Haul Away Joe

From the book “Folk Songs of Old New England” we learn that this chantey was “sung by Capt. Charlton L. Smith, master mariner and yacht master since 1889, who remembers the chantey as it was sung in deep water ships, aboard which he sailed as ‘chips,’ or ship’s carpenter.  During his last eight years at sea he served as an officer.  This is a short-drag chantey and was used mainly for tightening the sheet.  The last word ‘Joe’ was the moment for all hands to haul together.  Additional verses were added by the chanteyman until the duty was done to the mate’s satisfaction.  This chantey is thought to have appeared on Yankee ships sometime between 1812 and the Civil War, although it was known much earlier among British sailors.”

Stan Hugill calls this a “tack and sheet” chantey, “used mainly for hauling aft the foresheet after reefing the fores’l.”  It’s one of those crowd-pleasers and the couplets that form each verse can easily be improvised and go on ad nauseum.

 

When I was a little boy, so me mother told me,
Way haul away, we’ll haul away Joe!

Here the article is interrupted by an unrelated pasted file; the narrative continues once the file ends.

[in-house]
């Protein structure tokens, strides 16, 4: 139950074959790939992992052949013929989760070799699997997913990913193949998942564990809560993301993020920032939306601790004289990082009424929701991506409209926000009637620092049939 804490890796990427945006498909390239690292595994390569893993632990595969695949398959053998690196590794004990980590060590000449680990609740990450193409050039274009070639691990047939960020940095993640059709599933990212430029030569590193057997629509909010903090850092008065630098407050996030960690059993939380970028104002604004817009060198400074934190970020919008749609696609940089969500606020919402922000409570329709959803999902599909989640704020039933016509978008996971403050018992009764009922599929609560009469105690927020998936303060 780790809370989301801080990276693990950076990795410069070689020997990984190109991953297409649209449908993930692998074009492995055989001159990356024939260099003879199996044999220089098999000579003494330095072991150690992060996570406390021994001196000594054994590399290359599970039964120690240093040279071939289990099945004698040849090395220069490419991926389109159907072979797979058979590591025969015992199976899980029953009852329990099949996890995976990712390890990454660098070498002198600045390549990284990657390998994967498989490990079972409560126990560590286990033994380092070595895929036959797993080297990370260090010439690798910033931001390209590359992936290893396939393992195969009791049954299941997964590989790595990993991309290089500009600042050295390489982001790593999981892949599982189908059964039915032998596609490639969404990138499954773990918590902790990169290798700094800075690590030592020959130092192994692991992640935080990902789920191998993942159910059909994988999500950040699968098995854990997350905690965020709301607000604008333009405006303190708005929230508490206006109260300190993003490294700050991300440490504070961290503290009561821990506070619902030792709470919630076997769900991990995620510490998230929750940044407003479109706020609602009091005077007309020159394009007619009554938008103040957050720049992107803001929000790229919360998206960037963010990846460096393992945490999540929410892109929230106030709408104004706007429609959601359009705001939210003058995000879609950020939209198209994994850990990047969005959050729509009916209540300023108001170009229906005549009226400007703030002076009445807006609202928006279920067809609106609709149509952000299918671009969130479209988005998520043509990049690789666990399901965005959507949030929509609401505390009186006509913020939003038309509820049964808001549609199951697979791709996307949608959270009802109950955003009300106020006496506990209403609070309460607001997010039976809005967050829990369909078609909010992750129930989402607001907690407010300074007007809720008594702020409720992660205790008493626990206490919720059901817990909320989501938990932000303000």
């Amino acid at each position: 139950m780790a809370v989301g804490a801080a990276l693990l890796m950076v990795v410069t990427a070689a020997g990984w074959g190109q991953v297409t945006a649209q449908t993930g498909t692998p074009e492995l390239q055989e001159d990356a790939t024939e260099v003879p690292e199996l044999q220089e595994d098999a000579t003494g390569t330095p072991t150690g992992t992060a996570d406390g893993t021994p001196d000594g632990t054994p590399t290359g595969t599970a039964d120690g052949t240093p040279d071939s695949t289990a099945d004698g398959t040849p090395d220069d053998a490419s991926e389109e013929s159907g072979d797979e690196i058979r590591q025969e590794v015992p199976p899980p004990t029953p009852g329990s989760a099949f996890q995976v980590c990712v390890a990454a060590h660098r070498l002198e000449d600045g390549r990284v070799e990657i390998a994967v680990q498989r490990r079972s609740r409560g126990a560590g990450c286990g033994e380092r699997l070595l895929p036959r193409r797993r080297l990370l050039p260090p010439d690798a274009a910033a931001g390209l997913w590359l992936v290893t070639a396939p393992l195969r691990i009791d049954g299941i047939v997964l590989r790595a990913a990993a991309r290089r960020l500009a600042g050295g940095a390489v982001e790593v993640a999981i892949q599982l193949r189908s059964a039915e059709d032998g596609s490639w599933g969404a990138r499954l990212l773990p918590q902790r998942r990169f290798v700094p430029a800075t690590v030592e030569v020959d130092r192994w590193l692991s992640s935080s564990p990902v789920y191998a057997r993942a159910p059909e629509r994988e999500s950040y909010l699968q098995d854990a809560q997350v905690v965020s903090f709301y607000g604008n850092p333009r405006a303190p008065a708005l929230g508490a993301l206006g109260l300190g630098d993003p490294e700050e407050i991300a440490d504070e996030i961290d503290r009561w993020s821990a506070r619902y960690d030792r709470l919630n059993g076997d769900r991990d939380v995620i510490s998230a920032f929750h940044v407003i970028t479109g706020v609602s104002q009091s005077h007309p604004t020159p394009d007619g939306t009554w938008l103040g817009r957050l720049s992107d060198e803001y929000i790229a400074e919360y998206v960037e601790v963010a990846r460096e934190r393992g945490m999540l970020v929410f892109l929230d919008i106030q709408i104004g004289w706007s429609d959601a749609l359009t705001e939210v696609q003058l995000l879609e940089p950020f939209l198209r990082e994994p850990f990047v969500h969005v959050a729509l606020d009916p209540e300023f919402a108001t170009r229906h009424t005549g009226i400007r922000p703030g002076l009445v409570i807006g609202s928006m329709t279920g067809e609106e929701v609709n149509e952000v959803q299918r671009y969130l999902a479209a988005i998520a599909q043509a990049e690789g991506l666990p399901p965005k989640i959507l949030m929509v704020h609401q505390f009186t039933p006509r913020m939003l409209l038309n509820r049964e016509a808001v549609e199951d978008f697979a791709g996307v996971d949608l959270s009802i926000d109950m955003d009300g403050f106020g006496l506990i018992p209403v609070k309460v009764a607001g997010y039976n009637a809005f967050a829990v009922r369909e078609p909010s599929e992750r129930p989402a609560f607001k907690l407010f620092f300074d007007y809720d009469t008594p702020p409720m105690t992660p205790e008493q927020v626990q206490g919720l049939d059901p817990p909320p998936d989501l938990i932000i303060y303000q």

That if I did not kiss the girls me lips they would grow moldy.
Way haul away, we’ll haul away Joe!

King Louis was the king of France before the revolution.
And then he got his head cut off; it spoiled his constitution.

To me!
Way haul away, we’ll haul for better weather!
Away haul away, we’ll haul away Joe!

Now once in me life I married a wife; her name was Kitty Flanagan.
She stole me watch, she took me knife, she took me pots and pannikins!

She stayed all night! Oh what a sight – where d’ya think I found her?
In the back of the pub with her skirts clewed up and 20 men around her!

To me!
Way haul away, we’ll haul for better weather!
Away haul away, we’ll haul away Joe!

So later in life I married a wife, but damnit she was lazy!
She couldn’t cook, she wouldn’t clean, she damn near drove me crazy!

Now once I lived in Ireland, digging turf and praties.* 
But now I’m on a whaling ship, pulling on the braces!

To me!
Way haul away, we’ll haul for better weather!
Away haul away, we’ll haul away Joe!

Saint Patrick was a gentleman. He came from decent people.
He built a church in Dublin town and on it put a steeple.

I’m proud to be an Irishman, it is me lot in life, ya know.
So I’ll drink a stout of whisky until the heavens I do go!

To me!
Way haul away, we’ll haul for better weather!
Away haul away, we’ll haul away Joe!


*(an Irish potato)

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